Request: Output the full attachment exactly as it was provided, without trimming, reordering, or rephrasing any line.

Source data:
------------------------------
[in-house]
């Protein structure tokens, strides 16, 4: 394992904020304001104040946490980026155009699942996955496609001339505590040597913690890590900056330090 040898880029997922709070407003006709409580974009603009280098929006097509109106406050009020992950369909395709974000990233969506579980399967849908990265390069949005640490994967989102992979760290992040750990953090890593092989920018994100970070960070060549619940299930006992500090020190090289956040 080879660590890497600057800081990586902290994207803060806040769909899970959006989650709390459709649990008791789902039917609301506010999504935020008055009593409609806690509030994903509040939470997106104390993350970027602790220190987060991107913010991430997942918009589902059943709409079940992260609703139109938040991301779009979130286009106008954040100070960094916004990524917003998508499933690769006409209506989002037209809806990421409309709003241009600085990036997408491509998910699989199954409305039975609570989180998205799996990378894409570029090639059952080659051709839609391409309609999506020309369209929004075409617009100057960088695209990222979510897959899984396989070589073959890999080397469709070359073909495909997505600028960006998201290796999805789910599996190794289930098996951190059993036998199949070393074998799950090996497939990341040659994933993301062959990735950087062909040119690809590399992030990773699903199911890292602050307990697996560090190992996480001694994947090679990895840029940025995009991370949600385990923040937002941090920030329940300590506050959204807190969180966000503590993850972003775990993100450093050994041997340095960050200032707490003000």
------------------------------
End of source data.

[in-house]
């Protein structure tokens, strides 16, 4: 394992904020304001104040946490980026155009699942996955496609001339505590040597913690890590900056330090 040898880029997922709070407003006709409580974009603009280098929006097509109106406050009020992950369909395709974000990233969506579980399967849908990265390069949005640490994967989102992979760290992040750990953090890593092989920018994100970070960070060549619940299930006992500090020190090289956040 080879660590890497600057800081990586902290994207803060806040769909899970959006989650709390459709649990008791789902039917609301506010999504935020008055009593409609806690509030994903509040939470997106104390993350970027602790220190987060991107913010991430997942918009589902059943709409079940992260609703139109938040991301779009979130286009106008954040100070960094916004990524917003998508499933690769006409209506989002037209809806990421409309709003241009600085990036997408491509998910699989199954409305039975609570989180998205799996990378894409570029090639059952080659051709839609391409309609999506020309369209929004075409617009100057960088695209990222979510897959899984396989070589073959890999080397469709070359073909495909997505600028960006998201290796999805789910599996190794289930098996951190059993036998199949070393074998799950090996497939990341040659994933993301062959990735950087062909040119690809590399992030990773699903199911890292602050307990697996560090190992996480001694994947090679990895840029940025995009991370949600385990923040937002941090920030329940300590506050959204807190969180966000503590993850972003775990993100450093050994041997340095960050200032707490003000």